In her autobiography, Becoming, she talks about her childhood and the difficult times she had faced, growing up on the South side of Chicago. One can pick up on her values and ideas of family as she describes her parents and brother. She details how important education was in her life, with her mother as the driving force, more so after the loss of her father. There are so many moments in the book that make one ‘weep happily’.
The best part of the book is that it does not focus on political aspects but humanizes both her husband and herself, beyond their larger than life worldly titles. She talks, just like any woman, about her journey into self-discovery and reflection, especially once she becomes the First Lady.
Michelle writes with extreme sensitivity and attention to detail so that one is almost taking her journey with her. It’s the story of a real person – not a glorified one of a ‘celebrity’. Her story mirrors who she is – dignified, empathetic and confident.
To lead such a public life is surely not easy but she manages to do so with such grace that you see her as the First Lady but also as a mother, a fun person with crazy dance moves, a storyteller & an amazing crusader for human beings.
Her posts on Instagram too make her so relatable and even today, when she is no longer the First Lady, her views and opinions about humanity and changing political scenarios are held in high esteem.
If you are a voracious reader like me, then chances are, you have heard of this author! 16 years ago Elizabeth Gilbert embarked upon a journey that changed her life forever (and probably inspired many women along the way).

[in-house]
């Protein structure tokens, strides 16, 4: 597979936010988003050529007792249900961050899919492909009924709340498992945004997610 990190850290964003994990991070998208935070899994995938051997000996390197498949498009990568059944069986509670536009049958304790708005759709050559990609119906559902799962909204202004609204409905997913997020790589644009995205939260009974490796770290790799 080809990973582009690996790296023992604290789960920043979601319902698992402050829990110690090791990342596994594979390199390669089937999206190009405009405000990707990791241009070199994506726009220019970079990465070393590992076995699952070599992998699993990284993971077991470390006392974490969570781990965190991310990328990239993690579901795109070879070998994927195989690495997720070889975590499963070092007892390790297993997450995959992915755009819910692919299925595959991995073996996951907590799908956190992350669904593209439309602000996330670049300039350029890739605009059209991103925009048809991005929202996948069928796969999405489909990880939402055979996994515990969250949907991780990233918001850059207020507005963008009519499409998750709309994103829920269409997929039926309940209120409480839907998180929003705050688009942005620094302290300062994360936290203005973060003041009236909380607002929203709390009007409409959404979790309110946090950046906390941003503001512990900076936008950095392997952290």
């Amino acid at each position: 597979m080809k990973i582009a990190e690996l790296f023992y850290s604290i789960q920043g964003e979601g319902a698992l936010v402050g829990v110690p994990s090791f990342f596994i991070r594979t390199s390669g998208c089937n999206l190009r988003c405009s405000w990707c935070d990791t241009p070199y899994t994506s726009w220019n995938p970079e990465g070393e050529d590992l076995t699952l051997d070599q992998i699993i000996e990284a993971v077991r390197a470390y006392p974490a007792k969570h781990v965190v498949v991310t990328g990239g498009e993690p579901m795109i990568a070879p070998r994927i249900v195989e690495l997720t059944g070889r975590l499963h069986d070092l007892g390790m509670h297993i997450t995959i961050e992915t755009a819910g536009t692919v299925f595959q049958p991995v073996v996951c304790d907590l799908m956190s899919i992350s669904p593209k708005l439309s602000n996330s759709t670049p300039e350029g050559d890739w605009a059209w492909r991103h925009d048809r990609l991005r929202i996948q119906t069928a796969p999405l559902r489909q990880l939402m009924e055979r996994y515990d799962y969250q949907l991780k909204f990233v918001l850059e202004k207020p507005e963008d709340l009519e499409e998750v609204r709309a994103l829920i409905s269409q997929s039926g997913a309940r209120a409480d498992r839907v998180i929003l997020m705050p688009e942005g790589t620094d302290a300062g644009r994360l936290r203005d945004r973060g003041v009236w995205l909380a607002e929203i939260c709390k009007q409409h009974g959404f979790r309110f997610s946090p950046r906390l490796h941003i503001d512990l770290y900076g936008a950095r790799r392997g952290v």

After the release of her book, there was a surge in women of all ages travelling the world, becoming their own persons and revelling in their own company, irrespective of their marital status.
Eat, Pray, Love takes you on the most incredible travel story and allows you to travel too, while stuck at home! As Gilbert heads to her first destination, Italy, you can picture the historical monuments and taste the incredible Italian pizza. The tides seems to start shifting for Elizabeth as she builds connections along the way, the strongest being the one with herself.
The book is an insight into the expectations that plague women all over the world – to get married, have children and raise a family. And how not being ready or simply not wanting the above can induce anxiety, panic and guilt in women.
Elizabeth then finds her way to India where she hopes to attain spiritual enlightenment, which is no easy task. It’s difficult to clear all the clutter in our minds, stemming from our roles and experiences. Allowing one to just breathe and take in the moment –to be present-seems impossible but necessary. Her final destination, Bali, makes you envision lush green paddy fields! Here she tries to figure out how to continue enjoying herself while seeking out a ‘medicine man’ to ask questions about her life and what her future holds.
This book is a candid account of Gilbert’s personal journey and is the push you probably need if you too feel this gnawing need for change in your life.
One of my favourite quotes from the book is, “Ruin is a gift. Ruin is the road to transformation.”
Oprah is my absolute role model! I remember watching the Oprah Winfrey Show every day after school. I loved the hard hitting interviews and stories she covered as a talk show host. Unsurprisingly, I started to read up on her story and was fascinated to learn about her difficult childhood, the sexual abuse she endured and how she broke into reporting.
She was once named the richest woman, of color, in the world – truly a rags to riches story. This biography by Helen S Garson takes you through the story of the woman behind it all. It is a well-researched account of her life, providing intriguing facts that shaped her personal life as well as her career. It further talks about her influences and her rise in the male dominated world of media.
An inspiration in every sense of the word, Oprah teaches one never to give up and always rely on themselves. A book lover herself, she always talks of the power of the written word and how much it teaches and liberates us as women.